27 of 78
Why was Chernobyl significant to Glasnost?
It was covered up meaning more humans were harmed and there was a delay of evacuation from the area. The factory was using outdated technology and workers were unskilled. It provided a huge justification for Glasnost
28 of 78
By 1989, what had Glasnost created?
60,000 informal opposition groups of Soviet government and a wave of criticisms to the party. Many leading politicians had resigned
29 of 78
Describe the Katyn Massacre
It was the murder of 4000 Polish army officers during WW2, there was a mass grave in the Katyn forest. Russia had blamed Germany for the murders but in 1991 they revealed Stalin's orders to execute them
30 of 78
Describe the Aral Sea Affair
The rivers leading to the river in Kazakhstan were diverted to irrigate the expansion of a cotton field. This led to soil becoming toxic, the water undrinkable and the ares surrounding it much hotter and drier. Officials embezzled money from this
31 of 78
What did Gorbachev think about party and state?
He wanted there to be a distinct difference between them and at the 19th Party Congress in 1988, this was faced with hesitance as party officials didn't want to give up one of their roles
32 of 78
What did Gorbachev do about local soviets?
He gave them more power and finance, and deputies were given more time to power as a way of offering job security
33 of 78
How did Gorbachev streamline the party?
The departments of the Central Committee were reduced from 20 to 9, and six new commissions were created. Super-ministries were also created, to ensure economic coordination and combat waste
34 of 78
What was the situation in Kazakhstan with corruption?
Kunayev, the First Secretary of the party, was dismissed due to corruption and replaced with an ethnic Russian, Kolbin. This looked like Russian interference and many rioted against this. Gorbachev was blamed for this
35 of 78
In 1988 how did Gorbachev experiment with multiple-candidate elections?
At the Nineteenth Party Congress, the elections were created for the Congress of People's Deputies which supervised the government- they were sent to different sectors of society
36 of 78
What was wrong with the new election progress?
It gave the population a taste of democracy, but not enough, it was criticised for being simply tinkering with the system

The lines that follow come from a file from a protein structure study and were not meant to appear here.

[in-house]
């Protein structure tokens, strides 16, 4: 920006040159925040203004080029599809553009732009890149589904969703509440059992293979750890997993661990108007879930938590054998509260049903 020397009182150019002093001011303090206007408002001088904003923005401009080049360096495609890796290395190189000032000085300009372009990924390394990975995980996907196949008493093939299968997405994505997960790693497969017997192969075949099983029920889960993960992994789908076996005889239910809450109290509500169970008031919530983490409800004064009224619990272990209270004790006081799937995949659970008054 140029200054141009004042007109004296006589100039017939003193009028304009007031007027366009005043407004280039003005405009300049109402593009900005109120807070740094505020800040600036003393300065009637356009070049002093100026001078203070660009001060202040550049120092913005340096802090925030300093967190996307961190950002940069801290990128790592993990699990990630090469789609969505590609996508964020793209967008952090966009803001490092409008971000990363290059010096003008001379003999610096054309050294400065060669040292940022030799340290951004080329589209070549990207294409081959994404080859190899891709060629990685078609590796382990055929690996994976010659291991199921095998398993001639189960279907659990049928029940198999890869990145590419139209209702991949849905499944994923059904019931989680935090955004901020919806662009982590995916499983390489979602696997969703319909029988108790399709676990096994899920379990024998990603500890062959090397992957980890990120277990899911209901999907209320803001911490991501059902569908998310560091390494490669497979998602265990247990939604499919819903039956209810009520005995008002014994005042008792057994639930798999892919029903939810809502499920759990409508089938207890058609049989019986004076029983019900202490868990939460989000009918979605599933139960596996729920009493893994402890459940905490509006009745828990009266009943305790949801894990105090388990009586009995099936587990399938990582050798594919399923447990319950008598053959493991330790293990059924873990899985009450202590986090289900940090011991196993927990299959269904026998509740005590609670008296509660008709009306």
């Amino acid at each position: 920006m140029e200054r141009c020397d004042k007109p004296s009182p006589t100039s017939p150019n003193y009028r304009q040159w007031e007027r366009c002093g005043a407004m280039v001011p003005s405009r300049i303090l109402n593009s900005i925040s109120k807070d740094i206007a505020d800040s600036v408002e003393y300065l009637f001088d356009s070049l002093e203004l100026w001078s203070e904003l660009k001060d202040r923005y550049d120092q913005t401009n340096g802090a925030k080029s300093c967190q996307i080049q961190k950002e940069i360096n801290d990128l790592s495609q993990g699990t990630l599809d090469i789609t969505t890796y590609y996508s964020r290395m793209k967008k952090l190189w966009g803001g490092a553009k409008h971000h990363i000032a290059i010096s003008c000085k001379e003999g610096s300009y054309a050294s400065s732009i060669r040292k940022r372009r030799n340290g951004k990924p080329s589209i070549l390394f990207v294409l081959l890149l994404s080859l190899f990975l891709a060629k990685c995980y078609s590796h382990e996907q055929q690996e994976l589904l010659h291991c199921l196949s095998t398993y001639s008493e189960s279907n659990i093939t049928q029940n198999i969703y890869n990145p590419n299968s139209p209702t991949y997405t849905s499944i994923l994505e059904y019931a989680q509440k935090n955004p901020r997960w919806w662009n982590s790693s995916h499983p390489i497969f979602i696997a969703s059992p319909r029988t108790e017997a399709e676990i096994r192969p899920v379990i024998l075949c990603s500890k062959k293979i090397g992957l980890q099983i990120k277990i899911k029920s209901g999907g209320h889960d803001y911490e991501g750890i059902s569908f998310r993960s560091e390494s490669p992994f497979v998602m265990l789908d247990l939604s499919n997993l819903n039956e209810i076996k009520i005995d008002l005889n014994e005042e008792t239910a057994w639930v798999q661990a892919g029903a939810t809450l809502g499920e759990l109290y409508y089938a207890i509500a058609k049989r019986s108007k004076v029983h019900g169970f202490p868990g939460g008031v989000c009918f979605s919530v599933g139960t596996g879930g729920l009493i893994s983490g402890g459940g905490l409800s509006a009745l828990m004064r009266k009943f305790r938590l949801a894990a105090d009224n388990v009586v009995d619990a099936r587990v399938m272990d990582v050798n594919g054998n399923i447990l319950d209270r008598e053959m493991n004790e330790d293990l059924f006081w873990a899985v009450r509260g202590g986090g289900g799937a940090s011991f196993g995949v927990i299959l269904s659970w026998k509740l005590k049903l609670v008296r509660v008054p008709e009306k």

37 of 78
How did the political reforms effect divisions in the party?
The reforms were opposed by conservatives but praised by radicals producing a conflict in decisions and Gorbachev couldn't decide who to side with
38 of 78
How did the political reforms alienate radicals?
They believed that the reforms were not enough to change the system. Yelstin fought with Gorbachev over decisions and he was dismissed from the party in Feb 1988
39 of 78
How did the political reforms alienate conservatives?
They believed Gorbachev's reforms were too radical for the party and while Gorby was on holiday abroad Ligachev posted a letter against Gorbachev in the newspaper to open the topic up to debate with the population. And he was supported!
40 of 78
How did the political reforms develop factions in the party and what were these factions?
Arguements in the Central Committee led to the development of factions. Although banned, Soyuz (conservatives) and the Inter-Regional Group (radicals) were formed. They created informal internal opposition at congresses
41 of 78
What was Article 6 and why did Gorbachev abolish it?
It was a law that stated 'Communism was the leading force in Soviet society' by abolishing it, Gorbachev opened up the chance of pluralism and the end to communism- he was under immense pressure from liberals and conservatives
42 of 78
What was the impact of the abolishment of Article 6?
The opposition won 60% of the votes and Yeltsin resigned from the monopoly of the communist party to head the oppostion. He banned the communist party in Russia in 1991
43 of 78
Why was the Brezhnev Doctrine introduced in 1968?
The Czech government had tried to introduce radical reforms but the Doctrine suppressed the reversal of socialism in all foreign states
44 of 78
When and why did Gorbachev propose the Brezhnev Doctrine?
In 1985 at the funeral of Chernenko, it allowed satellite states to pave their own way to socalism without interference from Russia. These states swallowed up $40 billion per year
45 of 78
What was the impact of the ending of the Brezhnev Doctrine?
It was an opportunity for the satellite states to declare independence and it made the USSR look weak over Eastern Europe was it was a symbol of WW2 victory
46 of 78
What happened in Poland that resulted in independence?
In 1989, the solidarity group won the general election and this was accepted by the Soviet government which acted as a catalyst to nationalism in the Baltic States
47 of 78
What happened in Hungary that resulted in independence?
The leader Janos Kadar was sacked by 1988, the government was dominated by reformers and the multi-party elections were allowed
48 of 78
What happened in East Germany that resulted in independence?
They were a new country so needed support from the USSR to survive, Egon Krenz new leader of Germany faced chaos when the Berlin Wall was torn down
49 of 78
What happened in Czechoslovakia that resulted in independence?
The Civic forum beat the communist party in elections and the new non-communist government was headed by Vaclac Havel
50 of 78
What happened in Romania that resulted in independence?
The Romanian people were faced with food shortages and a lack of democracy. The assassination of Nicole Ceasescu on Christmas Day marked the end of communism in Romania